Of course, Italian beer has the same problems as any country where craft brewing explodes (including America). There are bad IPAs produced just to make money; there are plenty of brewers who don’t know what they’re doing. Its unique problems persist, too: Bureaucracy and extremely high tax rates make profit margins tiny, which is reflected in high sticker prices, especially for the small amount of beer that’s exported to the States. But Italians bring to the brewing table two attributes no other country has: ingredient-centric chefs with an eye for subtle flavor pairings, and a willingness to understand, and then break, the styles and techniques of the great beer-making traditions that came before them — Belgian yeasts, English-style dry hopping, the subtlety of a German pilsner.
“To be honest, I’m always a little bit sick of beer styles,” Arioli says. “I don’t like to [think of it] that way. Beer styles are slowly creating a cage around the beers.”
There is, officially, an Italian style of beer, called the Italian Grape Ale. But that’s not what you should seek out. Arioli makes one of Italy’s most sought-after beers, Birrificio Italiano’s Tipopils, or “pilsner-like,” which adds an unfiltered haze and English-style dry hopping to the German style so that it feels like an extremely American creation. In fact, it was Tipopils that inspired an American hit, Firestone Walker’s Pivo Pils.
The fusions can also be more intense — like Brett Peat Daydream, a hybridized creature made of a blend of peated barleywine, a Rauch Marzen partly aged in Scotch barrels, and an American-style Brett ale. In the hands of an American brewers’ hands, that might have the complexity of a slap in the face; in the hands of Campari, the founder of del Ducato, the subtleties of all three pieces shine through. “Beer allows you to play,” says Campari. “But when you play, that doesn’t mean you have to be gimmicky.”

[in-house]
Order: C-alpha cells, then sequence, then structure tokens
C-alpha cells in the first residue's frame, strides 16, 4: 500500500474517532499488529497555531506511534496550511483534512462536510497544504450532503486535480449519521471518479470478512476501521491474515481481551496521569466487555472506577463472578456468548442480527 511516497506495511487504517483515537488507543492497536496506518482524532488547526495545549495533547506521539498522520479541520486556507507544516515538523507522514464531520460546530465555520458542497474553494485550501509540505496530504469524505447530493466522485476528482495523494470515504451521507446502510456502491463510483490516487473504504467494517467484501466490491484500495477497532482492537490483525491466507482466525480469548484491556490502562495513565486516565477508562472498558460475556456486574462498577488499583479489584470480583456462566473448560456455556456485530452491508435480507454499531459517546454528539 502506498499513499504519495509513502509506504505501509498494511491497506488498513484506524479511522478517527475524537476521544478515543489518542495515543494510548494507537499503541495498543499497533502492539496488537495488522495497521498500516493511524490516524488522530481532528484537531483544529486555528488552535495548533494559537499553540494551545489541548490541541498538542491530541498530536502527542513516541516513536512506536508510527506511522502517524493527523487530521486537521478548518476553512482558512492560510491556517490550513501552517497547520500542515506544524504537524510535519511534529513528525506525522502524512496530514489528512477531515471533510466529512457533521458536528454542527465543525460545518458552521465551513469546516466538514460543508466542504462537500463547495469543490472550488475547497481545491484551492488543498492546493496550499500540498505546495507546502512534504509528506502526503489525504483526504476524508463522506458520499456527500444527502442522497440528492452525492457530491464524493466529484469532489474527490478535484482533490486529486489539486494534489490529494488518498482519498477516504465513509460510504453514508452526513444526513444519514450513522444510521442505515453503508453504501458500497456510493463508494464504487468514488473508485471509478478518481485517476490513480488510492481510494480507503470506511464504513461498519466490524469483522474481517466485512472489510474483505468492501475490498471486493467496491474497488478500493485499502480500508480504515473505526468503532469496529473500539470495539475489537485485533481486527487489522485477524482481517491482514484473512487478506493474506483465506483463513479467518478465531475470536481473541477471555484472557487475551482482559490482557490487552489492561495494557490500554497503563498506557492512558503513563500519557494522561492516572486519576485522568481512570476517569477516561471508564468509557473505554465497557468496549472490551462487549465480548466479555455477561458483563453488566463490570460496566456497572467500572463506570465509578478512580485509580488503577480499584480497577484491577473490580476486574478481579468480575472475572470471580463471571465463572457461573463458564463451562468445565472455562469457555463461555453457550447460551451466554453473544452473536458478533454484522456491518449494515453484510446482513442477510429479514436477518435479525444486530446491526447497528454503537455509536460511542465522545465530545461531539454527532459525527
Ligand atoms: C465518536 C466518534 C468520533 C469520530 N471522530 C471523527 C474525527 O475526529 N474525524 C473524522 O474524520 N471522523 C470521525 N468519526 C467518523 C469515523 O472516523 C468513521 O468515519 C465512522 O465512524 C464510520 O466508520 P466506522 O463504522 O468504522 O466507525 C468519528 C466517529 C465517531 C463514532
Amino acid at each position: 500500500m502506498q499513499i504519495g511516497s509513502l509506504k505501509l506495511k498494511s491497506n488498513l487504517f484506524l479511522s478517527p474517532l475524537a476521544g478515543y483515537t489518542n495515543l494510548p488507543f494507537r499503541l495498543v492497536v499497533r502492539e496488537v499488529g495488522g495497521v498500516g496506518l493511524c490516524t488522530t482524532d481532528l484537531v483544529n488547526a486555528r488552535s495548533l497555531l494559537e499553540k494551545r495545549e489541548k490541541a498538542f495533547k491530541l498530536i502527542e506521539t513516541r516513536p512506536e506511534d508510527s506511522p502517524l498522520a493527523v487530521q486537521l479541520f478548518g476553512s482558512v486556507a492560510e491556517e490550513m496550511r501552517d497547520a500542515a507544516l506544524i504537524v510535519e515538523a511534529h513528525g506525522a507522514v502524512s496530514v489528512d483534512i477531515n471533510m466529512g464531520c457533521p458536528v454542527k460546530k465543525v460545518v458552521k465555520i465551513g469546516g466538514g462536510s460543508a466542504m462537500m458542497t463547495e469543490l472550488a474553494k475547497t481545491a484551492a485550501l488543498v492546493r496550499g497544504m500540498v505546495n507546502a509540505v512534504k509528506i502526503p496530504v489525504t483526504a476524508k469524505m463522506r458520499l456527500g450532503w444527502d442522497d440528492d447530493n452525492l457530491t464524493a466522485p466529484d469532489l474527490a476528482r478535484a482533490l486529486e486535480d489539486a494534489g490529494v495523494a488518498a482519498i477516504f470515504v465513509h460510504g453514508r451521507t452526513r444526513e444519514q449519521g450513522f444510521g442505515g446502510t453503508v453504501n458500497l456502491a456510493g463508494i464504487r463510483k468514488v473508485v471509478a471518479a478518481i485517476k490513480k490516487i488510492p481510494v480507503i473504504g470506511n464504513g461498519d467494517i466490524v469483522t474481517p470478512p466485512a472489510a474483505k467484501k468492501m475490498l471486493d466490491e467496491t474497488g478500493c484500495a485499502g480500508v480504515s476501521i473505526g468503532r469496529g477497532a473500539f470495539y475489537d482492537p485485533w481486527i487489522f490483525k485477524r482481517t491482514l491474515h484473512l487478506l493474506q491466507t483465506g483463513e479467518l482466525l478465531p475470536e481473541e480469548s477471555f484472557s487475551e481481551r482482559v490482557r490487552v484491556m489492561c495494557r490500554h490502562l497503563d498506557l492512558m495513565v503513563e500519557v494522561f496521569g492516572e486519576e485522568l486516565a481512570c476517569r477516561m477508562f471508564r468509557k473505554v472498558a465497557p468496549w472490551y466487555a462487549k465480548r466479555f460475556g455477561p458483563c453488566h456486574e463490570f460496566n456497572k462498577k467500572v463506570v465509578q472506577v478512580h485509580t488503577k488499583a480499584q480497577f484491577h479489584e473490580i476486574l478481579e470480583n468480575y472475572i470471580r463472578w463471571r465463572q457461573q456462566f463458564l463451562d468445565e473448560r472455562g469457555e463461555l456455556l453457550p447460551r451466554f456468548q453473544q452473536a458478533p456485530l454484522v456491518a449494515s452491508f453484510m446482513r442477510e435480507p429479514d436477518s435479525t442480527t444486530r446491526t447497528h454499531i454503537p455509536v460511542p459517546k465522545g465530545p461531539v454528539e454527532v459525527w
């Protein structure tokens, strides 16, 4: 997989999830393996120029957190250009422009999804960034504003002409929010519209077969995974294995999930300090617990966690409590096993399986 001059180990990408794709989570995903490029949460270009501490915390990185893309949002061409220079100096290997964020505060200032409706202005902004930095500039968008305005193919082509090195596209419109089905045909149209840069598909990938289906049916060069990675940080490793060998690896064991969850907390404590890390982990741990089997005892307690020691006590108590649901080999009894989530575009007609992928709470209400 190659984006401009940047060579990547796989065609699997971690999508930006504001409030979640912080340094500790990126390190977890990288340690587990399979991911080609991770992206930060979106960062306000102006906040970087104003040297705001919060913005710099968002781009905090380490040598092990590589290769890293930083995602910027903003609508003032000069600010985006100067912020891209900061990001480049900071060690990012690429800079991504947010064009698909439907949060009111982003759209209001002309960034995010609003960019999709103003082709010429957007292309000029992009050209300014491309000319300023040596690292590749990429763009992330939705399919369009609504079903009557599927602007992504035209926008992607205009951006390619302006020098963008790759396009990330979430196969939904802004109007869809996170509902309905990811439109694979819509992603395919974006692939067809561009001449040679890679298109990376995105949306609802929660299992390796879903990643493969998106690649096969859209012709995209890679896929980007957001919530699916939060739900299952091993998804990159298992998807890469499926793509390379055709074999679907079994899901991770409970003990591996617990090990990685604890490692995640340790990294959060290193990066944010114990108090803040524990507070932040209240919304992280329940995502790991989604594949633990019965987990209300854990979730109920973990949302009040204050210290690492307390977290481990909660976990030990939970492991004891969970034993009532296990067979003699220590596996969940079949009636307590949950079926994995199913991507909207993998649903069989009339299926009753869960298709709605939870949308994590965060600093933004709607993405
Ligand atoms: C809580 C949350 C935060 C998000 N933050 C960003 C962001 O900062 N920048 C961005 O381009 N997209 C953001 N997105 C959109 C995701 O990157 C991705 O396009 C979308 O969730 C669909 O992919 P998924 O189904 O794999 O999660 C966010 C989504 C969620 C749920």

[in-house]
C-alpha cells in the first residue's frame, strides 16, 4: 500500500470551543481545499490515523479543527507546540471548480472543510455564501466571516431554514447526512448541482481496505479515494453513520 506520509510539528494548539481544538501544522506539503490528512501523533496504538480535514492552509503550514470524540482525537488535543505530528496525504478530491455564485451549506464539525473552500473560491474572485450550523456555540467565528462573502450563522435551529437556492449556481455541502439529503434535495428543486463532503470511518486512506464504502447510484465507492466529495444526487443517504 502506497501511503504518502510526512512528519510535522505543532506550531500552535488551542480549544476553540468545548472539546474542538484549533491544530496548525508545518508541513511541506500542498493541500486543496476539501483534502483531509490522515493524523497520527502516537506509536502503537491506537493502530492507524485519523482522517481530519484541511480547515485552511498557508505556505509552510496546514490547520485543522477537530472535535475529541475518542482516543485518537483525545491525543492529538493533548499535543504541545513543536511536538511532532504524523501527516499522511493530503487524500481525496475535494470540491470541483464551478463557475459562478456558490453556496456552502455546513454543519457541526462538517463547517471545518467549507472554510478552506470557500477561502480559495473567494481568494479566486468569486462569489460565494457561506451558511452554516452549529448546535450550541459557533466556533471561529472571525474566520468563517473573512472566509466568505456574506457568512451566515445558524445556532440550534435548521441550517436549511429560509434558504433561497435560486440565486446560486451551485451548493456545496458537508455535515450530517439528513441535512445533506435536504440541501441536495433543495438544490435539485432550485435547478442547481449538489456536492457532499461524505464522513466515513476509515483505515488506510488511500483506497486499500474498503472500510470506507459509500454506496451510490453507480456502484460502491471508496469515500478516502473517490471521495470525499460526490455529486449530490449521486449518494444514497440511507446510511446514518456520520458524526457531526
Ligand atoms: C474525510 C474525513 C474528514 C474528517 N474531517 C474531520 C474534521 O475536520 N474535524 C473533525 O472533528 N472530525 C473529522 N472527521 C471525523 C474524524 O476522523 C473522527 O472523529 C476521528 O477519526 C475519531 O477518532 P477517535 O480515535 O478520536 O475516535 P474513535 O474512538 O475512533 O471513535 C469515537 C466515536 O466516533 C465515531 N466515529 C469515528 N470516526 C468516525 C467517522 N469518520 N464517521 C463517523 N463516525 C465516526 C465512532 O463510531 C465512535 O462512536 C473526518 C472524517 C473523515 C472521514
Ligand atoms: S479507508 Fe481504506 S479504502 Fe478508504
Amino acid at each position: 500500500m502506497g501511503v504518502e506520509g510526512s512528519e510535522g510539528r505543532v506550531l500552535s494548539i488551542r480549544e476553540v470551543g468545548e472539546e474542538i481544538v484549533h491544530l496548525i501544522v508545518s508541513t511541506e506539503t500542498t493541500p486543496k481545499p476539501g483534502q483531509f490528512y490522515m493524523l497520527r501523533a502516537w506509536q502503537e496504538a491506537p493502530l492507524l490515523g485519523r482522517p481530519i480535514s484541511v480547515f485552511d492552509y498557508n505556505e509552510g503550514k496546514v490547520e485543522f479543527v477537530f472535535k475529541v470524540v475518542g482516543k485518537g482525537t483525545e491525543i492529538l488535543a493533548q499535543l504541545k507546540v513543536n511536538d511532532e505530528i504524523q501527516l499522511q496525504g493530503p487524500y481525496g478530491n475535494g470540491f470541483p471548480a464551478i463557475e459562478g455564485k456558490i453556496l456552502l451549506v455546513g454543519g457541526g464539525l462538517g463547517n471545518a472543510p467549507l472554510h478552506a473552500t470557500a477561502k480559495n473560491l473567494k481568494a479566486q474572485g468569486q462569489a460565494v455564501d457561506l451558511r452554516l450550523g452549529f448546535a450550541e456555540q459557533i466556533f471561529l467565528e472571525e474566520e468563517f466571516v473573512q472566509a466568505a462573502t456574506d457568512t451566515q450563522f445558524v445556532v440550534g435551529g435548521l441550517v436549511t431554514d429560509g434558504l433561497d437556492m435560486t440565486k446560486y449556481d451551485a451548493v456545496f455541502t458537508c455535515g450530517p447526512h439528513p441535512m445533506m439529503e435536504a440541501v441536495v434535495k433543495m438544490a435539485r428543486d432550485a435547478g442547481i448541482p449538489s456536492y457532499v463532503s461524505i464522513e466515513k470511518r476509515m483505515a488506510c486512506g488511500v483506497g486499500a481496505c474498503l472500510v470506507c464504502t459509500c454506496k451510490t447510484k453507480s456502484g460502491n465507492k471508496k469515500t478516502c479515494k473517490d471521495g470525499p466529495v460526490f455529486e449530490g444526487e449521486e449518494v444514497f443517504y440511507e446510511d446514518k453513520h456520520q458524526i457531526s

Or Baladin’s Xyauyù, a barleywine that undergoes a process of controlled oxidation, first in steel fermenters and then in large oak barrels, and takes about three years before it is ready in its basic version. “It is my most challenging beer,” Musso says. “It took seven years of trials before I understood how to deal with its oxidation.”
Brewers also hone in on their local ingredients to make traditional styles bravissimo. LoverBeer, located in Marentino, brews a kriek called BeerBrugna, using local plums rather than cherries. At Birrificio Montegioco, head brewer Riccardo Franzosi adds his local volpato peaches to a Belgian-style pale ale and calls it Quarta Runa; it’s only available once a year, when the peaches are ripe.
And then there’s just pure mad-scientism. Renzo Losie, the founder of Birrificio Black Barrels, was one of the first brewers in the world outside of Belgium to brew sour beer. Jansing and Vismara once walked in on him brewing inside a storage unit, with a vacuum hooked up to the storage vessel. He was filtering a beer — his Seconda Luna, a golden ale described by a reviewer on the site RateBeer as “woody herbal balsamic dry goodness” — through rocks. It has a 96 percent rating on the site. “He’s crazy,” Jansing says. “He just looked at me like, ‘It’s beer. It’ll be fine.'”